http://gousoe.uen.org/8FB (DN)

 

Education still a priority after service

FARMINGTON—While they may be retiring from their service on the Davis School District Board of Education, three former board members say they will not lose their focus on education or their commitment to making it better.
Barbara Smith and Kathie Bone didn’t run for another term last year, and Liz Mumford and Brigit Gerrard were elected to take their places. Larry Smith lost his re-election bid to challenger John Robison.
http://gousoe.uen.org/8G1 (DCC)

 

Blocked plan for Granite High property gets new life in ‘phases’

SOUTH SALT LAKE, Utah — After seven years of fighting, the former home of Granite High School is probably about to come down. But what will go in its place is a question that has divided South Salt Lake.
Now, a Get Gephardt investigation has found that some creative moves are currently underway that may have a once-blocked plan moving forward.
The 16 acres off 3300 South in South Salt Lake was once the home of the Granite Farmers. It will be, in part, home to a shopping district if developers get their way.
http://gousoe.uen.org/8FM (KUTV)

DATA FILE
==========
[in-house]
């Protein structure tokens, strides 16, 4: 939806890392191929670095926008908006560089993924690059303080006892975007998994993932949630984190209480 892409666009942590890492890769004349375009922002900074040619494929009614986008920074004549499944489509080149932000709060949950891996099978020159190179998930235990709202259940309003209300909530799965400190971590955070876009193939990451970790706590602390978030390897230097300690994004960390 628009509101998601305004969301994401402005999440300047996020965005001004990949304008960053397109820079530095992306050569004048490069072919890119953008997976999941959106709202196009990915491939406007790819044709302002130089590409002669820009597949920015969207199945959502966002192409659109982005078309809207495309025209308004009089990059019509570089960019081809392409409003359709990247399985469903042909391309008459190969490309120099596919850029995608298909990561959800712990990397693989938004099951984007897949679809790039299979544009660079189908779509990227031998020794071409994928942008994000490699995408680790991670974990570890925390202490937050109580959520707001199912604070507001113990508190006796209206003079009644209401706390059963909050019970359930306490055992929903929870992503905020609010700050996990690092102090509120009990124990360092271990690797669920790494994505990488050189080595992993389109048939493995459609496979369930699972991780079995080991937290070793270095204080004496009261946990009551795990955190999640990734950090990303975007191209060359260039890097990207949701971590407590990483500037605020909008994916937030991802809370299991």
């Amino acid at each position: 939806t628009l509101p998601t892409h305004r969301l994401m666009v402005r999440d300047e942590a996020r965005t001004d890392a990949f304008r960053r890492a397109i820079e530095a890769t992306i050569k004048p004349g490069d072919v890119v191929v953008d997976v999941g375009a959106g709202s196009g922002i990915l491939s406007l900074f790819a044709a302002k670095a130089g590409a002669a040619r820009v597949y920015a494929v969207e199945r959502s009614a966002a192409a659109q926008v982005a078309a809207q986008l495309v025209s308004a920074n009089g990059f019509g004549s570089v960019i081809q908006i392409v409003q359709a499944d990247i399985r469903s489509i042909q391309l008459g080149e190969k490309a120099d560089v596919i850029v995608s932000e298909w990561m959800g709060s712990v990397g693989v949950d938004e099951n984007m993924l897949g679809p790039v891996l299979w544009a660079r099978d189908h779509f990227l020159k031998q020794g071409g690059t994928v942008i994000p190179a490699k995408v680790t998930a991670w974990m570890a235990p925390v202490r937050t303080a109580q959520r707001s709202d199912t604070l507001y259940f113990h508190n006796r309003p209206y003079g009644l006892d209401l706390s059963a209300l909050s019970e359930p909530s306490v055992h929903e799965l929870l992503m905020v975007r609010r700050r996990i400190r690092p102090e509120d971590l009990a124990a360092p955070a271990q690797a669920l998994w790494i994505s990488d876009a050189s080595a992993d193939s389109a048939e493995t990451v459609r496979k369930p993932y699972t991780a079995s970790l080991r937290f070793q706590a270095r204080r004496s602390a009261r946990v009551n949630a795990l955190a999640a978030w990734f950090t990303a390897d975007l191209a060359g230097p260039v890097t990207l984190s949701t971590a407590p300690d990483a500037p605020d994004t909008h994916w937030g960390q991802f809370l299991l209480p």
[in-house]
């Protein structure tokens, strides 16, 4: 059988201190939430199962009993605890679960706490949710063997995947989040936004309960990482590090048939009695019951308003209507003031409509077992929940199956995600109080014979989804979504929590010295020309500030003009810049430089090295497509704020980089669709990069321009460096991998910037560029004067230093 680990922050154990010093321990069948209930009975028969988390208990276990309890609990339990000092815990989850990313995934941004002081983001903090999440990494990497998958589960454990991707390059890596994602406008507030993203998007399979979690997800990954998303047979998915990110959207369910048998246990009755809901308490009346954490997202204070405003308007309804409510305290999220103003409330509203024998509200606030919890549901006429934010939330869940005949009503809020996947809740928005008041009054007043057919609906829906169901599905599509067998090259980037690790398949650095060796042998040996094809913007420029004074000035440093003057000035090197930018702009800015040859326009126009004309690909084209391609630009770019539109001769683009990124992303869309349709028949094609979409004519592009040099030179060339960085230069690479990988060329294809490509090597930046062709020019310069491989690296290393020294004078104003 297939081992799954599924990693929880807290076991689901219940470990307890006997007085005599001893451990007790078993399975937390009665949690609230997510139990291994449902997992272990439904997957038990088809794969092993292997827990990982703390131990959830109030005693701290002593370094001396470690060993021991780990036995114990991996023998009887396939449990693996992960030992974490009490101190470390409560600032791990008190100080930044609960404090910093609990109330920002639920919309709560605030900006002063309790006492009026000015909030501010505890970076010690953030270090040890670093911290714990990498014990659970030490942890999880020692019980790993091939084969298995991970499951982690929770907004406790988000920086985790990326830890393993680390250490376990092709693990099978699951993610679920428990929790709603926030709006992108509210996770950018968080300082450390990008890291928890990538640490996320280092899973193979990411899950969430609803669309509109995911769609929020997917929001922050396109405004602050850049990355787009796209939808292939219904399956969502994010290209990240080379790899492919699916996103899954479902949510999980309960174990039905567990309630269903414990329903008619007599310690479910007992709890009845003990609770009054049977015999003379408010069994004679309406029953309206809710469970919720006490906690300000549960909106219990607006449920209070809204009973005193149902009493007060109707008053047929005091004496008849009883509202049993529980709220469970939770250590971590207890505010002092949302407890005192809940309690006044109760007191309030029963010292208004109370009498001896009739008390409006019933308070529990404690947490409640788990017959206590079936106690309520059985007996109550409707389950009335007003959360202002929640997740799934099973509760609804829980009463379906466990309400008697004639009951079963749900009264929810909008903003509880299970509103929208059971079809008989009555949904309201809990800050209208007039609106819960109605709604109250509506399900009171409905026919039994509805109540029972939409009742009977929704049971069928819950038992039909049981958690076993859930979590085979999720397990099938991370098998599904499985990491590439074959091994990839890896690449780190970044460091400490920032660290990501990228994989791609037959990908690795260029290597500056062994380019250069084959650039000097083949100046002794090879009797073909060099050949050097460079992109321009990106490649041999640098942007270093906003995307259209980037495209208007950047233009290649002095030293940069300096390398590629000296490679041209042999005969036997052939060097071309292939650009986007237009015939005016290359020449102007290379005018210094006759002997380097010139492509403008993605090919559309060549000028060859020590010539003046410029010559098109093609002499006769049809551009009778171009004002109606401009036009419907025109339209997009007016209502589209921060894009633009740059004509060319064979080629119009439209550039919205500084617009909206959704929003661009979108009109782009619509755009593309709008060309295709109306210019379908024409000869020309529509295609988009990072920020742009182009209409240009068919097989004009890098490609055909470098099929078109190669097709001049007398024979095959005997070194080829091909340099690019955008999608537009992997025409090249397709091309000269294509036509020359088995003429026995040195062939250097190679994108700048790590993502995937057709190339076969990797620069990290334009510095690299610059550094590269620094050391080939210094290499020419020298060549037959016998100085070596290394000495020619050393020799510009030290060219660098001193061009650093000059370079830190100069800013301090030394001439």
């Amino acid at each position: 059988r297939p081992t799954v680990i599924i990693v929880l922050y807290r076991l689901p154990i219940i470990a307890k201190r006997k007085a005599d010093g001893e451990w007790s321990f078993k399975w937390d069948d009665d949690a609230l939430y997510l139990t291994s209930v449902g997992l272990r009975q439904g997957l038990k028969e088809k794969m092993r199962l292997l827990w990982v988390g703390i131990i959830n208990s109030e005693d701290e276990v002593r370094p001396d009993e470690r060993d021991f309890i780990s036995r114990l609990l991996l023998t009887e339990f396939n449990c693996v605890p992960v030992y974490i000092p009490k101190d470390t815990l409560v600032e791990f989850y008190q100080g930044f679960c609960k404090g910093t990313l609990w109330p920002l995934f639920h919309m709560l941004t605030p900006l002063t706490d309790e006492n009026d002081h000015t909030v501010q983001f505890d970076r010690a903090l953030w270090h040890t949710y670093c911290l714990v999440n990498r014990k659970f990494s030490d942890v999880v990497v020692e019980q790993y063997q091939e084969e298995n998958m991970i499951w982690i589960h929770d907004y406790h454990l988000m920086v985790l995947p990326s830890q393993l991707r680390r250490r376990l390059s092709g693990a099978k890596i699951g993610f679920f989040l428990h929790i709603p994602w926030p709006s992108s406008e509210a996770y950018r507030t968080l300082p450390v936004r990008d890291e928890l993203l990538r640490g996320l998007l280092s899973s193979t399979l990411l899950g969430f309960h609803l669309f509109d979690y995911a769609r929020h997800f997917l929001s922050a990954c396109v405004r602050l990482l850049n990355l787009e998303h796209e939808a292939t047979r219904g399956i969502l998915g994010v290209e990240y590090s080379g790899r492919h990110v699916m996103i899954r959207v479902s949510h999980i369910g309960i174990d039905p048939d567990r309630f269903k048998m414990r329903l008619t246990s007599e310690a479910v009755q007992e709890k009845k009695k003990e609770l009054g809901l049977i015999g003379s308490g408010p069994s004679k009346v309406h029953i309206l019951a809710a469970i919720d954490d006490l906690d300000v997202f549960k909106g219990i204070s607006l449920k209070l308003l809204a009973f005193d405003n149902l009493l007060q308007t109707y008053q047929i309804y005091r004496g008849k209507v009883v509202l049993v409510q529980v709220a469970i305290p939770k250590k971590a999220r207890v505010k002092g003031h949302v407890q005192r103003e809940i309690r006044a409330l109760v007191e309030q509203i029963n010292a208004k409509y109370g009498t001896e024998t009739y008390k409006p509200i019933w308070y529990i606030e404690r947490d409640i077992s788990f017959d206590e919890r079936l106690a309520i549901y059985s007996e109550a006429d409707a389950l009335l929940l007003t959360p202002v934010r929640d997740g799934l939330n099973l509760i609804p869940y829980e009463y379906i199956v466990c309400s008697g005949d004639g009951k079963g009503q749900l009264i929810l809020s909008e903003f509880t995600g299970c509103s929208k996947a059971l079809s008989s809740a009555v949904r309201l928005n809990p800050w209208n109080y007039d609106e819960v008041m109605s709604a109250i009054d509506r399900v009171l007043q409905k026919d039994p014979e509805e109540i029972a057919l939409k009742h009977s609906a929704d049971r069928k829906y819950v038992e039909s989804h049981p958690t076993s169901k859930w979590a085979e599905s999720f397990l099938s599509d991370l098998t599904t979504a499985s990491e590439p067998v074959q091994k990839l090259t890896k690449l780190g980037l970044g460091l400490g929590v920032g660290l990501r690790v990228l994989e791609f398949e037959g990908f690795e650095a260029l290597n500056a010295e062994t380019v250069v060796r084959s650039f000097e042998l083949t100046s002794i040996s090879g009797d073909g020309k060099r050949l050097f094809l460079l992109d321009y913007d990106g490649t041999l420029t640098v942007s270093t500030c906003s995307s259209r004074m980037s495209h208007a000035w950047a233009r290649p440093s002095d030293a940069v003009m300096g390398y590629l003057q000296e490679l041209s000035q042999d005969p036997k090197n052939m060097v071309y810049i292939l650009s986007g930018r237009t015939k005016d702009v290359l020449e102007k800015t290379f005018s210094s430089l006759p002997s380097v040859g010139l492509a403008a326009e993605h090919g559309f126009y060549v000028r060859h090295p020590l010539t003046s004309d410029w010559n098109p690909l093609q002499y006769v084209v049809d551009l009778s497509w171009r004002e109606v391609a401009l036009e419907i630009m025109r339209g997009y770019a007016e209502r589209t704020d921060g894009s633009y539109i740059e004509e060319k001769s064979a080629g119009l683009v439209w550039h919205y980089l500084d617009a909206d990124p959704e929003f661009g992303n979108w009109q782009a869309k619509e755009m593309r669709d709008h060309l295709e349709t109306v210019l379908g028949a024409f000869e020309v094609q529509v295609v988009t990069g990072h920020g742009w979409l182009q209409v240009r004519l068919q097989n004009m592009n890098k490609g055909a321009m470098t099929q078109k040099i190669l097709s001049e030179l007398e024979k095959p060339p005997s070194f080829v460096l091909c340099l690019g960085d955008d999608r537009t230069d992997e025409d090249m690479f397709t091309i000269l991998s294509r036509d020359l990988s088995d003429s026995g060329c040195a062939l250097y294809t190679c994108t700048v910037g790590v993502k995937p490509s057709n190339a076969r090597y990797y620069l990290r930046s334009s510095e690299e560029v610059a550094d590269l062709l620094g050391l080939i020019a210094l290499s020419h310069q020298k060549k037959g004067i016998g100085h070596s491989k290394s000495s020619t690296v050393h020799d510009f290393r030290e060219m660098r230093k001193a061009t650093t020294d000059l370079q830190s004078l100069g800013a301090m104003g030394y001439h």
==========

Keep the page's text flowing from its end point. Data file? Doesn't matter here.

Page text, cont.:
Newly updated recess guidance

To help bring us all to date on air quality and a new set of recess guidelines, Brittany Guerra of the Utah Department of Health came to 2News.
Poor air quality can affect your health. Every person has a different sensitivity to air pollution, but populations that are especially vulnerable include children, the elderly and those with chronic lung or heart conditions.
Recess Guidance is a set of air quality guidelines for schools to use in determining whether to cancel outdoor recess on bad air days. The guidance was updated in 2016 by a group of stakeholders, including the Utah Department of Environmental Quality, the Utah Department of Health, and parent, school, and air quality stakeholders across Utah.
http://gousoe.uen.org/8FZ (KUTV)

A copy of the guidance
http://gousoe.uen.org/8G0 (Utah Department of Health)

 

Report: Fewer Utah teens drink alcohol, those who do may have easier access to it

Underage drinking in Utah is lower than half of the national rate, according to a new report, but the teens who are drinking alcohol are having an easier time getting their hands on it.
A 2016 brief on underage drinking in Utah from the Department of Human Services reveals youth in Utah drink much less frequently than youth in other states. According to the report, this is true of lifetime alcohol use (if the student has ever used alcohol in his or her lifetime,) past 30 day use, and binge drinking (five or more drinks in a row.)